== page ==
By the Houston Chronicle Editorial Board
January 9, 2023
When a polar vortex descended toward Texas days before Christmas, Christine DeLisle was on edge. As mayor of Leander, a hilly city of 67,000 just north of Austin, DeLisle knew that her constituents’ warmth through several days of freezing temperatures would be largely dependent on the sketchy reliability of Atmos Energy, the city’s natural gas provider.
Two years prior, when Winter Storm Uri knocked out power for millions of Texans, Atmos cut off the gas supply for an entire subdivision in Leander, leaving more than 1,600 homes without heat for nearly a week. At a City Council meeting immediately afterwards, Atmos representatives apologized and gave the typical mea culpas, assuring such an outage would never happen again.
Then, three weeks ago, it happened again.
Despite Atmos having trucks stationed in Leander to deliver compressed gas if needed, residents began complaining to DeLisle about low gas pressure and outages on the first day of the freeze. Local reporters told her that Atmos’ customer service phone line was shut off for the holiday break. DeLisle and a skeleton staff scrambled to set up a temporary warming center at a local church.
“It became clear that we weren’t even in the coldest part of the freeze yet and Atmos wasn’t able to deliver,” DeLisle told the editorial board. Fed up with the lack of accountability, she acknowledged that, while Texans tend to bristle at the idea of regulation over our energy sector, the result of the status quo is that companies such as Atmos get off scot-free despite putting customers at risk.
“I think maybe it’s time that we embrace a little more regulation than what we previously had,” DeLisle said.
Even Gov. Greg Abbott, a staunch defender of the oil and gas industry, agrees. Abbott, who insisted days before the winter storm hit that “trust will be earned,” from the state’s emergency management response, called for a state investigation into Atmos Energy for the outages in Leander and other North Texas cities.
In a letter to Attorney General Ken Paxton, Abbott claimed “at no time” during the storm did Atmos request assistance, nor did it “properly communicate the extent of its failure.” Of course, that the state relies on companies such as Atmos to self-report any issues with natural gas supply is part of the problem.
The Texas Railroad Commission, the agency charged with regulating the state’s natural gas industry, does not collect any real-time data on gas production or gas flows. The Electric Reliability Council of Texas, which manages the state’s power grid – nearly half of which is generated by natural gas – also has no way of knowing whether natural gas equipment has broken down or when maintenance is occurring that can lead to outages.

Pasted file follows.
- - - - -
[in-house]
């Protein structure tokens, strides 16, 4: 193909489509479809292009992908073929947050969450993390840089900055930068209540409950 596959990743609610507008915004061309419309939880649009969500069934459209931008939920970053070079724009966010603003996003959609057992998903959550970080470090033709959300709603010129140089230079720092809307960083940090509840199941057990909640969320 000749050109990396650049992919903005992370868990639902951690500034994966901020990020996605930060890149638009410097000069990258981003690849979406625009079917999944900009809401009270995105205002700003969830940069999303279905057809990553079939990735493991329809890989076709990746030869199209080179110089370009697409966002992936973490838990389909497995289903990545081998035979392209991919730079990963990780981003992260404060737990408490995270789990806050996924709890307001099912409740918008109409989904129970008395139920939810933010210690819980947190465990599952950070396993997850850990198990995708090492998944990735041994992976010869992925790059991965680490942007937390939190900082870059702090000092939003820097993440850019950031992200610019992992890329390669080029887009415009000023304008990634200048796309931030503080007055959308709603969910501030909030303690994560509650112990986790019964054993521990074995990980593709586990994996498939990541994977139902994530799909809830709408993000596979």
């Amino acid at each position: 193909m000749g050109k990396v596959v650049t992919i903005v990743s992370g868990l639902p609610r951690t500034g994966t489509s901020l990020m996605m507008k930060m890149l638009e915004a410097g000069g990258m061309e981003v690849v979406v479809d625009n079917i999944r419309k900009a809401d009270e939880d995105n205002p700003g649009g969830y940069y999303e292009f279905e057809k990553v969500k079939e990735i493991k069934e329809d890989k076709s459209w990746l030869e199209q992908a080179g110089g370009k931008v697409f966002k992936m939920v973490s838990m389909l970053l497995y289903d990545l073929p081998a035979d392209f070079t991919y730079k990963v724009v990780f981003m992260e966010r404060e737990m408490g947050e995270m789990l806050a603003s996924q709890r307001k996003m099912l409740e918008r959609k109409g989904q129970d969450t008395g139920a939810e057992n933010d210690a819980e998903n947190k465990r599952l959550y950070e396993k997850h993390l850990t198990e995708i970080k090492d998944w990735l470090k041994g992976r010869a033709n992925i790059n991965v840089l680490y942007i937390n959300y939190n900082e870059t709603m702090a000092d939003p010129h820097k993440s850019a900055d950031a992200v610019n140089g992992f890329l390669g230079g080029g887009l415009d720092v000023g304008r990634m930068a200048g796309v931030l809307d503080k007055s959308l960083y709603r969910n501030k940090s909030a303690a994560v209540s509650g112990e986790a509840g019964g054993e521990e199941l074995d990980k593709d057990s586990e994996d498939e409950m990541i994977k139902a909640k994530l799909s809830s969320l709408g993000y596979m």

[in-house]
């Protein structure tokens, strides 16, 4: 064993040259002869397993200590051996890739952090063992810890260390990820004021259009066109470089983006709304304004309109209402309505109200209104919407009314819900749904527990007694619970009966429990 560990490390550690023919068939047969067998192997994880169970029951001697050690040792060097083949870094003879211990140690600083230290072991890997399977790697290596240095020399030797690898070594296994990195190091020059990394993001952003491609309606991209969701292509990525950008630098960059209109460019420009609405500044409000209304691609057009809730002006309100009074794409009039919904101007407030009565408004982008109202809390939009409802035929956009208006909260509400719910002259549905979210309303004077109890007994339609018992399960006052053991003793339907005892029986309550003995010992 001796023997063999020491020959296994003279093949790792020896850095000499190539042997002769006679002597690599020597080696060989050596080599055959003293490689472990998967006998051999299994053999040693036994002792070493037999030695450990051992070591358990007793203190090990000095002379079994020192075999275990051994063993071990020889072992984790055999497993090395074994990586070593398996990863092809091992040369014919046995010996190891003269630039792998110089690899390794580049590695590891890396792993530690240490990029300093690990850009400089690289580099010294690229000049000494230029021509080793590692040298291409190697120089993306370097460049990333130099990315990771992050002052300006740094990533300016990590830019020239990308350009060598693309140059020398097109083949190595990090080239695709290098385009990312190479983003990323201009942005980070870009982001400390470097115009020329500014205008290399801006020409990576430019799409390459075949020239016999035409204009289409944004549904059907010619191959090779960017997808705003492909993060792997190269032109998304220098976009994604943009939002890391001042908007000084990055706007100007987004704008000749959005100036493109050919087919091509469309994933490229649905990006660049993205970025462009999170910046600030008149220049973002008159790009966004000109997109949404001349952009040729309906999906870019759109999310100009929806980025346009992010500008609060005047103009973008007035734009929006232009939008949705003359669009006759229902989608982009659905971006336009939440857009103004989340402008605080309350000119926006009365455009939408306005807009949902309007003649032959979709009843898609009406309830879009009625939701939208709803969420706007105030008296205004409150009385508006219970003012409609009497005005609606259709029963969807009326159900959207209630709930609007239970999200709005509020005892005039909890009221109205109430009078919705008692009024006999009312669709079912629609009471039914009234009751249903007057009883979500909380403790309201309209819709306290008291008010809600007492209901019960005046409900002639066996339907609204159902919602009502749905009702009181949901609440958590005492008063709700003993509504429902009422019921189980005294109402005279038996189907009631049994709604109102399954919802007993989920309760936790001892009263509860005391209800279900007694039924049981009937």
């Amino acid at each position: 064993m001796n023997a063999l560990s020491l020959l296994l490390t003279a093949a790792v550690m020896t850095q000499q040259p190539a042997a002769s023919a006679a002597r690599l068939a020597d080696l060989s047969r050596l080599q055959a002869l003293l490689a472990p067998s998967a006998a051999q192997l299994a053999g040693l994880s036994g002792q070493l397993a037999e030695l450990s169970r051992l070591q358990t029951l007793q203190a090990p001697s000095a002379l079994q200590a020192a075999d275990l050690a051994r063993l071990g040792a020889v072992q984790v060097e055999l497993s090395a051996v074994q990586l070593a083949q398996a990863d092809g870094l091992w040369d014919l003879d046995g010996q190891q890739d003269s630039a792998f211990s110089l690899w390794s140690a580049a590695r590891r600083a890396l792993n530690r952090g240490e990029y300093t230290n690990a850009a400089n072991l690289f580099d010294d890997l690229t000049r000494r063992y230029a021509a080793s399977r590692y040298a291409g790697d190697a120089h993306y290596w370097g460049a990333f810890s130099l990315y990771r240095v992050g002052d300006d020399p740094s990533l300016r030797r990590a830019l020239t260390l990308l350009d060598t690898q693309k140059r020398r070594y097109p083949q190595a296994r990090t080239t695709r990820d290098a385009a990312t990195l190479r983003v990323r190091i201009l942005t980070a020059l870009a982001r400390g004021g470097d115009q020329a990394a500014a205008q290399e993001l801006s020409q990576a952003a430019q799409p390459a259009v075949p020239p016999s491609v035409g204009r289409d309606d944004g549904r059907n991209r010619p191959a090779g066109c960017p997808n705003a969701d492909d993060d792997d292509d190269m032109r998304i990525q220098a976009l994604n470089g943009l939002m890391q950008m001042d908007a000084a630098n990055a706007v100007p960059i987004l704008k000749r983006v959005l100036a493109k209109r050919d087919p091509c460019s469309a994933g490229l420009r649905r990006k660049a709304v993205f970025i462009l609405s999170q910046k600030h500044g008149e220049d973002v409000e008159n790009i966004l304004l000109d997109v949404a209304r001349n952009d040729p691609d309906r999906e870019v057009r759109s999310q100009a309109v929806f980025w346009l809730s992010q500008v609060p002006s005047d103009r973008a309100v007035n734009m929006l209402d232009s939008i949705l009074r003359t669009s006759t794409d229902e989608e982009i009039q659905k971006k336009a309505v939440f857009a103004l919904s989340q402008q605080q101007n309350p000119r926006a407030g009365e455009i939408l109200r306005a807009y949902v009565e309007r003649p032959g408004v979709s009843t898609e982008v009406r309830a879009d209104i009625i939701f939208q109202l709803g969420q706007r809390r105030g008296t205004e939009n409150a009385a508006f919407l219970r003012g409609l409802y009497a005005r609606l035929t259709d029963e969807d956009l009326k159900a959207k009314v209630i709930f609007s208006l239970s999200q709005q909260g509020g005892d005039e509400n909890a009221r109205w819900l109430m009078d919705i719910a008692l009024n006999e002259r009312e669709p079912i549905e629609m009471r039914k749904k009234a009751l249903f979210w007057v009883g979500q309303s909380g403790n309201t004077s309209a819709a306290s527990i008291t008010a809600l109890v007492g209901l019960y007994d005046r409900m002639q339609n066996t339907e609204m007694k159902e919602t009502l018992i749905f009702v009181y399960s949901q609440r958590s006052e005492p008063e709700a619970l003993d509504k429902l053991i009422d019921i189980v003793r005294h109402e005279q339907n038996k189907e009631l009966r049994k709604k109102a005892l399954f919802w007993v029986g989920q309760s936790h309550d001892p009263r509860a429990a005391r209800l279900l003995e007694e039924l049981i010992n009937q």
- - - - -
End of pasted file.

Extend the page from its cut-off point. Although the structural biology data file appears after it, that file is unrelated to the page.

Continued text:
Instead, during emergencies, we are forced to trust that opaque, quasi-legislative agencies such as the Texas Energy Reliability Council – made up of government appointees, many of whom were handpicked by the oil and gas industry – have our best interests in mind. This council, formalized by the Legislature in the aftermath of Uri, was set up to be confidential. None of its meetings are open to the public, nor are its reports to state lawmakers. And yet allowing this council to operate in the shadows doesn’t even guarantee that companies such as Atmos will be forthcoming about their problems. In fact, Abbott’s call for an investigation into Atmos was prompted in part by the company’s lack of communication about the extent of its failures during the council’s “coordination calls.”
While we certainly support Abbott’s call for an investigation, we have little faith that it will result in more than a slap on the wrist. That’s because the Railroad Commission has shown minimal interest in its role as a watchdog for the gas industry. Quite the contrary. More than two-thirds of the campaign donations to the sitting commissioners have come from oil and gas companies. All three commissioners are permitted to trade oil and gas stocks and own mineral interests. In one ruling involving a company in which Commissioner Christi Craddick held stock, a staff-recommended fine of $529,000 was dismissed without explanation, according to a report from Commission Shift, a nonprofit watchdog.
It’s no surprise, then, that Craddick would scoff at bare-minimum measures to add much-needed transparency to the gas industry.
When Brad Jones, the former interim CEO of ERCOT, testified during a joint meeting of the House’s State Affairs and Energy Resources committees in September, he floated the idea of establishing a “gas desk” that would allow the grid manager to monitor how much gas is being generated, consumed, and at what cost to consumers.
“We should be able to gather … purely operational information — is a line operating, is a compressor station out, is there maintenance being done — those types of simple things,” Jones told lawmakers.
Craddick, when asked her thoughts on the gas desk proposal during the hearing, said she didn’t “understand what a gas desk is … because we are in a free market in the state.”
And what has that blind devotion to the free market gotten us? A shaky electric grid and a natural gas sector that can’t reliably keep us warm when the temperatures plunge.
All that a gas monitor within ERCOT would do is inform the public of any disruption in the gas market that could hamper availability. Treating such basic information like it’s a state secret means that companies such as Atmos Energy can continue to skirt accountability when they don’t do their job.
In a perfect world, the Railroad Commission would do its job and ensure that Atmos won’t cut service again with impunity. We won’t hold our breath for that. But as long as ERCOT is considering overhauling its power market, shedding a little sunlight on the actions of natural gas providers so that the grid manager can prepare for future weather emergencies seems like a no-brainer.